We will have two short-courses presented on Sunday, 8 October. Attendance for the courses is included as part of the registration.
Short course 1: Coherent combination of ultrafast pulses
Jens Limpert, Friedrich Schiller Universität Jena
In recent years intense laser pulses have found applications in various industrial and scientific areas. Significant progress has been made in scaling the energy of the pulses as well as the average power. However, different amplification schemes have been pushed to their specific limits, caused by detrimental nonlinear effects, by damage or by the occurrence of thermo-optical effects. New concepts have to be considered to address these issues and to enable new application fields. In that context, I will review the basics, achievements and newest developments of coherent combination of amplified femtosecond pulses, a concept which has already out-performed single aperture femtosecond laser systems and which allows for a scaling to unprecedented performance levels, i.e. the combination of highest peak power (Petawatt) and highest average power (Megawatt). In addition, scientific applications enabled by that technology such as particle acceleration and the generation of high-flux EUV light will be summarized.
Jens Limpert received his M.S in 1999 and Ph.D. in Physics from the Friedrich Schiller University of Jena in 2003. His research interests include high power fiber lasers in the pulsed and continuous-wave regime, in the near-infrared and visible spectral range. After an one-year postdoc position at the University of Bordeaux, France, where he extended his research interests to high intensity lasers and nonlinear optics, he returned to Jena and is currently leading the Laser Development Group (including fiber- and waveguide lasers) at the Institute of Applied Physics. He is author or co-author of more than 280 peer-reviewed journal papers in the field of laser physics. His research activities have been awarded with the WLT-Award in 2006, an ERC starting grant in 2009 and an ERC consolidator grant in 2013. Jens Limpert is founder of the Active Fiber Systems GmbH a spin-off from the University Jena and the Fraunhofer-IOF Jena.
Short course 2: High Harmonic Generation: a Quantum Technology for Capturing the Smallest and Fastest Dynamics in Materials
Margaret Murnane, University of Colorado
Ever since the invention of the laser over 55 years ago, scientists have been striving to create an x-ray version of the laser. Advances in extreme nonlinear optics now make it possible to efficiently upshift tabletop femtosecond lasers into the ultraviolet (EUV) and soft X-ray regions of the spectrum, with full control over the polarization state. This course will review recent advances in high harmonic (HHG) light sources, in particular how to tailor the HHG light source for applications in materials science. A host of applications in nanoscience and nanotechnology have now been demonstrated using EUV high harmonics, including full-field microscopes with sub-wavelength spatial resolution for the first time, quantifying how nanoscale energy flow differs from bulk, measuring how fast a material can change its electronic or magnetic state, probing how spin currents can control and enhance magnetization in ultra thin films, and visualizing the dynamic band structure of material and electron-electron interactions on sub-femtosecond timescales. (Science 348, 530 (2015); Science 353, 62 (2016); Science 353, 28 (2016); Nature Photonics 11, 259 (2017); PNAS 114, E5300 (2017))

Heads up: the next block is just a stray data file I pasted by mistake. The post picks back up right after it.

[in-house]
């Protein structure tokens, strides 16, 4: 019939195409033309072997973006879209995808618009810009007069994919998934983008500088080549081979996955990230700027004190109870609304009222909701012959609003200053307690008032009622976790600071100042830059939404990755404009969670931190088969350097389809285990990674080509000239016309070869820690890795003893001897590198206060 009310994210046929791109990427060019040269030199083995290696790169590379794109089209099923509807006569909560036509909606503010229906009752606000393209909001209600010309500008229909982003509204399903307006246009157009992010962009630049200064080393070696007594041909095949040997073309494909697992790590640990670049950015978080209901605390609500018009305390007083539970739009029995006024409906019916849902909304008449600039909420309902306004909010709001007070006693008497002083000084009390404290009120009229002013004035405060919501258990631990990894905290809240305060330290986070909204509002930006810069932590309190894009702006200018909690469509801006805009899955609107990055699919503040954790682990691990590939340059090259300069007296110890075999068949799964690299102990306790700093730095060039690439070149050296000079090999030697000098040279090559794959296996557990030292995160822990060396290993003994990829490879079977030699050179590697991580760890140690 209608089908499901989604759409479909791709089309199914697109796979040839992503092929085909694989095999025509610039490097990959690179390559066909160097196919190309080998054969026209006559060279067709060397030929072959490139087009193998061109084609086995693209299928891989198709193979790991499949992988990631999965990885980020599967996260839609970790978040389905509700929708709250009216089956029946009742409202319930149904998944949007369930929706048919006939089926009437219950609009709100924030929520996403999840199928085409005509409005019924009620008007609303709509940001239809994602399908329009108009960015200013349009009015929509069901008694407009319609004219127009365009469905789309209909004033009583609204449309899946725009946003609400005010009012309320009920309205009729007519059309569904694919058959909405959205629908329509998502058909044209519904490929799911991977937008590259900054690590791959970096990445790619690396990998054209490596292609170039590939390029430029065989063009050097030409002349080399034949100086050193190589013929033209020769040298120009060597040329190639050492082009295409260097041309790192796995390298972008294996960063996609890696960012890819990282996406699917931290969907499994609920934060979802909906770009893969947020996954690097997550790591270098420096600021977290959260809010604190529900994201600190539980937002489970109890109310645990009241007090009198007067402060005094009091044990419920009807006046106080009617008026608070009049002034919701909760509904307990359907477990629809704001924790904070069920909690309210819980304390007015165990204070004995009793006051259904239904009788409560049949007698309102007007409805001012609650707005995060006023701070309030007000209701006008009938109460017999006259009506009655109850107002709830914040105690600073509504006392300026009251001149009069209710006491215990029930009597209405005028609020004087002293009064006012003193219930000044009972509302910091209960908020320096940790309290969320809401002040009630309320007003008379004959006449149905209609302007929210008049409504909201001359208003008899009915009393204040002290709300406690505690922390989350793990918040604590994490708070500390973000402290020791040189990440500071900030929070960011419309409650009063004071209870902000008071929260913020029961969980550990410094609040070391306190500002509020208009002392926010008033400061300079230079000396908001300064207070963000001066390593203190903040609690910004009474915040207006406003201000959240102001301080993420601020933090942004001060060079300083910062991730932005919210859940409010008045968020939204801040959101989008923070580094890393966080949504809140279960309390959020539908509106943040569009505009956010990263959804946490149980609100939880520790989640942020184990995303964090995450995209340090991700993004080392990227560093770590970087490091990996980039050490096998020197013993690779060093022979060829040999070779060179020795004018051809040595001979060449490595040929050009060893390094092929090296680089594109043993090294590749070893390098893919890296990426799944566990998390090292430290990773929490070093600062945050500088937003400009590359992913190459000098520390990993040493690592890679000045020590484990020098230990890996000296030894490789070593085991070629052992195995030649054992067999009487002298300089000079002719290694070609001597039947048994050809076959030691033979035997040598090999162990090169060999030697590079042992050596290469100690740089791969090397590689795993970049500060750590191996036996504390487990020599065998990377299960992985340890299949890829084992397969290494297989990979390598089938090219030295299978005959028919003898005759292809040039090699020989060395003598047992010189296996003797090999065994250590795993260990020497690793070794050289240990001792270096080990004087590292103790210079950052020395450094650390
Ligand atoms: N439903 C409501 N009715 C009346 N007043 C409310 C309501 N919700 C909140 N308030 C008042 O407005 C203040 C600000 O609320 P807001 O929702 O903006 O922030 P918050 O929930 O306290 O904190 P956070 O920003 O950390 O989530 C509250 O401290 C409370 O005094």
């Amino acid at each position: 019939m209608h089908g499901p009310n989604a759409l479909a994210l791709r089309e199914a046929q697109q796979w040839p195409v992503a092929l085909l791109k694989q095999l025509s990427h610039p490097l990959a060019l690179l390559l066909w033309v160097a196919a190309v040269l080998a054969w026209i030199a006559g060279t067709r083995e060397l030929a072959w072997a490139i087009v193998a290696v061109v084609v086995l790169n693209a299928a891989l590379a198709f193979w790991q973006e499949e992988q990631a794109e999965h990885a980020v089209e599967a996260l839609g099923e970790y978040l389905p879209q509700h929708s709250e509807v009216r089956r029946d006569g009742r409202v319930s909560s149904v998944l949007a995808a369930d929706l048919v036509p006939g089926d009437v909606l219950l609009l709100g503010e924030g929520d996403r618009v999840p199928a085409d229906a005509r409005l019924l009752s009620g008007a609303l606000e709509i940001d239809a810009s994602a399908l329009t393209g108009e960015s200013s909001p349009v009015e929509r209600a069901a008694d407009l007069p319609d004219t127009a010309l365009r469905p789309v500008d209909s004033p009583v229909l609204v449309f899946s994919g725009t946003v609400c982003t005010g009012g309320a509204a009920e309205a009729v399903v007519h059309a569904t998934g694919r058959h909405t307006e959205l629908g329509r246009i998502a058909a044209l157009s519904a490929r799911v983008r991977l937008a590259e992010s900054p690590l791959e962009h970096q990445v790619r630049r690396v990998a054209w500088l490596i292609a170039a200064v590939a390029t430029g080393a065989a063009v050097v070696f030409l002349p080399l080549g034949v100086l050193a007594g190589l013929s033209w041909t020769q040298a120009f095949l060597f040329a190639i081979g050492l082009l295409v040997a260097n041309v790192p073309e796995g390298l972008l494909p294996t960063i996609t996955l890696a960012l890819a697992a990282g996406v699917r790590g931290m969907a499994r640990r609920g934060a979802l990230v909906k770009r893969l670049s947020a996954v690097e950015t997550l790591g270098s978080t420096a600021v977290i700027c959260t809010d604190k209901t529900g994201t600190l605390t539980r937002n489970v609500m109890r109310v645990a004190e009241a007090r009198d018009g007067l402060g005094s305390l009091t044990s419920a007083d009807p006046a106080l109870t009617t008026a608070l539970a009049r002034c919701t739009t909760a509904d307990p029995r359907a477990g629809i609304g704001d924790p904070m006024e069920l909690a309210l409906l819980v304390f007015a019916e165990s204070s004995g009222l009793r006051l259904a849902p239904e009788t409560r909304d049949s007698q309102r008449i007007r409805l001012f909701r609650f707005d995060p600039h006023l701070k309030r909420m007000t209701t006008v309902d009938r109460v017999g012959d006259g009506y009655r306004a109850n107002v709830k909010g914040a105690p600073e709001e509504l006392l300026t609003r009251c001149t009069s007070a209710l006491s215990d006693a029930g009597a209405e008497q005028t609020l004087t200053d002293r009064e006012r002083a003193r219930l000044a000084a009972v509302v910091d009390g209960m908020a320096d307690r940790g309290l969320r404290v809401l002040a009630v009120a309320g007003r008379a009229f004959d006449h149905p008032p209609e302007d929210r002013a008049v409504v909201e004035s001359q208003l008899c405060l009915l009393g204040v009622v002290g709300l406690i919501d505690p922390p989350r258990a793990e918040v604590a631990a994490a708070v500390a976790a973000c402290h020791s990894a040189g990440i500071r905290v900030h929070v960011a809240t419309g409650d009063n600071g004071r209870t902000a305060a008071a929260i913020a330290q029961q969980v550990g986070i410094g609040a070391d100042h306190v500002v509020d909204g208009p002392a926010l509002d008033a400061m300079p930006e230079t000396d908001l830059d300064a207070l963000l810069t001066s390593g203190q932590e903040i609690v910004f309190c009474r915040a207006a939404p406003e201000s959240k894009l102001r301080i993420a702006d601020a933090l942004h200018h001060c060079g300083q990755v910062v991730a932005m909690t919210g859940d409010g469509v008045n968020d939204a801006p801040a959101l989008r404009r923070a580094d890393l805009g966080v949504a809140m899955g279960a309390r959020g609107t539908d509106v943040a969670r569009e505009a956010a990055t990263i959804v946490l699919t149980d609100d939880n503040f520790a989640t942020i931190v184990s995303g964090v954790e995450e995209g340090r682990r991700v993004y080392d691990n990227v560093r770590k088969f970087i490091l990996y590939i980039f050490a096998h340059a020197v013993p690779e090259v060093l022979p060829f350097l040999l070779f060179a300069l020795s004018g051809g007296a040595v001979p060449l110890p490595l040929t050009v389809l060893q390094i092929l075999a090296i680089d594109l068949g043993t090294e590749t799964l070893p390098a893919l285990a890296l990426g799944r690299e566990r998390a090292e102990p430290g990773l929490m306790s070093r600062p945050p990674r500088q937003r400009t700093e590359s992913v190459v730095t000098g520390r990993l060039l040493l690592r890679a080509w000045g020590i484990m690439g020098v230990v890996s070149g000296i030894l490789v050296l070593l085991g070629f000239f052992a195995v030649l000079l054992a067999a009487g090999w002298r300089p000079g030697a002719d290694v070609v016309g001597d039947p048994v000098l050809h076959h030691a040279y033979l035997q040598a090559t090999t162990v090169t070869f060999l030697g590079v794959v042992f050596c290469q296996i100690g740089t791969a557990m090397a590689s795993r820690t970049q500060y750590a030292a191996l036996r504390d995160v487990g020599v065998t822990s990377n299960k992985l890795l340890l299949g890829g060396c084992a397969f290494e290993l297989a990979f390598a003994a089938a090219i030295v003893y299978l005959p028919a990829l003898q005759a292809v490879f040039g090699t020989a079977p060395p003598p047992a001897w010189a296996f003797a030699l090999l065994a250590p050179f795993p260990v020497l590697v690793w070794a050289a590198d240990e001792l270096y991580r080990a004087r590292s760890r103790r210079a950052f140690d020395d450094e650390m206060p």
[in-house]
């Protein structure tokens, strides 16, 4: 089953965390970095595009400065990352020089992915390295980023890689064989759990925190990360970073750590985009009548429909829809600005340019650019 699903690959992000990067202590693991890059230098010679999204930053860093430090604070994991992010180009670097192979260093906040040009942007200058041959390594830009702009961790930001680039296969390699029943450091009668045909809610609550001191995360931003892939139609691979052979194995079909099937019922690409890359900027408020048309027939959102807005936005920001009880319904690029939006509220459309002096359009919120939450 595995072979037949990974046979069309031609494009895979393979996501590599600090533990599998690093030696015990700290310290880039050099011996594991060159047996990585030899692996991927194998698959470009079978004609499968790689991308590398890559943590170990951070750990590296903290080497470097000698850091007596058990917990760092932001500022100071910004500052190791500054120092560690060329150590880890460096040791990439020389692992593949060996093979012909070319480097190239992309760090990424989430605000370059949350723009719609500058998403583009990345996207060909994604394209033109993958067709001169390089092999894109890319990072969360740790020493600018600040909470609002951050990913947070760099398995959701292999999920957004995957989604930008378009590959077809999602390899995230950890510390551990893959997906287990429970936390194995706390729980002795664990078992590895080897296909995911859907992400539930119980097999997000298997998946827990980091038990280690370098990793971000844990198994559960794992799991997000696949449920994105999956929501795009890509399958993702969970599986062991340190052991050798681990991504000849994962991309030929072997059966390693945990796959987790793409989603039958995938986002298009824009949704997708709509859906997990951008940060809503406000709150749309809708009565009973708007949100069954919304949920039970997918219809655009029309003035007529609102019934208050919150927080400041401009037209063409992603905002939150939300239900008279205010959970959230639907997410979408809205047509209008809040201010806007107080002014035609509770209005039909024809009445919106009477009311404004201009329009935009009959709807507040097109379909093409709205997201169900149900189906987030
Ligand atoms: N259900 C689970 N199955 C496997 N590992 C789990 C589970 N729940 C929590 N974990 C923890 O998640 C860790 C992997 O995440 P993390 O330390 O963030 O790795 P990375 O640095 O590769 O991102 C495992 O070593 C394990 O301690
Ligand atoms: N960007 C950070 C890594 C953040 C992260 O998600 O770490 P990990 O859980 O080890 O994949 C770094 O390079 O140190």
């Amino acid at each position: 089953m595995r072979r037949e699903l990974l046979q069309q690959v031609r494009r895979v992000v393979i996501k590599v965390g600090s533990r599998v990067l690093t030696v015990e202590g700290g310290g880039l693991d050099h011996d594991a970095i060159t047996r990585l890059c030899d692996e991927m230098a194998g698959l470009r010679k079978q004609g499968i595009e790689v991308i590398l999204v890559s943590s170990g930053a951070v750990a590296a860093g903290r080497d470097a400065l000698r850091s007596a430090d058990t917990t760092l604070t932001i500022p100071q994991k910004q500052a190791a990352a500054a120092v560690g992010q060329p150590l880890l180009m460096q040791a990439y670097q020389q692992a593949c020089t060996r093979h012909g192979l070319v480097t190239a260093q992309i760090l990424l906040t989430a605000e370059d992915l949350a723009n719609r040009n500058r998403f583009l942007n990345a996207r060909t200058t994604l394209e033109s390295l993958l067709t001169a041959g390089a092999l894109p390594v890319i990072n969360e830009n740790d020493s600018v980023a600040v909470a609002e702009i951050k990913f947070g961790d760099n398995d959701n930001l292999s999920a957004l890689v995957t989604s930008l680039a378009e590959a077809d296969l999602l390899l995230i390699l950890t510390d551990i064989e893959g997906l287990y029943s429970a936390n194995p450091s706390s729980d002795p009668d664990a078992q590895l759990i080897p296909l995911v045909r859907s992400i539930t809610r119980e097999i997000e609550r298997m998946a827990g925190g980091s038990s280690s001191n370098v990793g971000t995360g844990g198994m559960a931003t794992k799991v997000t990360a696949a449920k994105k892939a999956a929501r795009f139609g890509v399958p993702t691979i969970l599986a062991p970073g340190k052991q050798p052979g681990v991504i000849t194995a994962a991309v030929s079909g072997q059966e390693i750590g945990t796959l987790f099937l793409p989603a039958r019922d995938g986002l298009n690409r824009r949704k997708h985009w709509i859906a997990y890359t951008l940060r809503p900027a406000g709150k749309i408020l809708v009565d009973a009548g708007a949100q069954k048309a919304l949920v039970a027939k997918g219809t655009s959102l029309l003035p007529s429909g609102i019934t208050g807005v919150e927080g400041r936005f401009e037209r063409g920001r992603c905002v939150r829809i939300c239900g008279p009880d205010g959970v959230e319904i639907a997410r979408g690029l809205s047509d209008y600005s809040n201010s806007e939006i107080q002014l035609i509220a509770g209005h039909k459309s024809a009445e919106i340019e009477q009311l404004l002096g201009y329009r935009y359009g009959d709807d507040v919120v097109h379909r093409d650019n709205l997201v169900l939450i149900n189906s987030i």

Dr. Margaret Murnane is a Fellow at JILA and a member of the Department of Physics and Electrical and Computer Engineering at the University of Colorado. She received her B.S and M.S. degrees from University College Cork, Ireland, and her Ph.D. degree in physics from the University of California at Berkeley in 1989, and joined the faculty of physics at Washington State University in 1990. In 1996, Professor Murnane moved to the University of Michigan, and in 1999 she moved to the University of Colorado. She runs a joint research group and a small laser company with her husband, Prof. Henry Kapteyn. Prof. Murnane's research interests have been in ultrafast optical and x-ray science. Prof. Murnane is a Fellow of the American Physical Society and the Optical Society of America. In 1997 she was awarded the Maria Goeppert-Mayer Award of the American Physical Society, in 2000 she was named a John D. and Catherine T. MacArthur Fellow, in 2004 she was elected to the National Academy of Sciences, and in 2006 she was elected a Fellow of the American Academy of Arts and Sciences.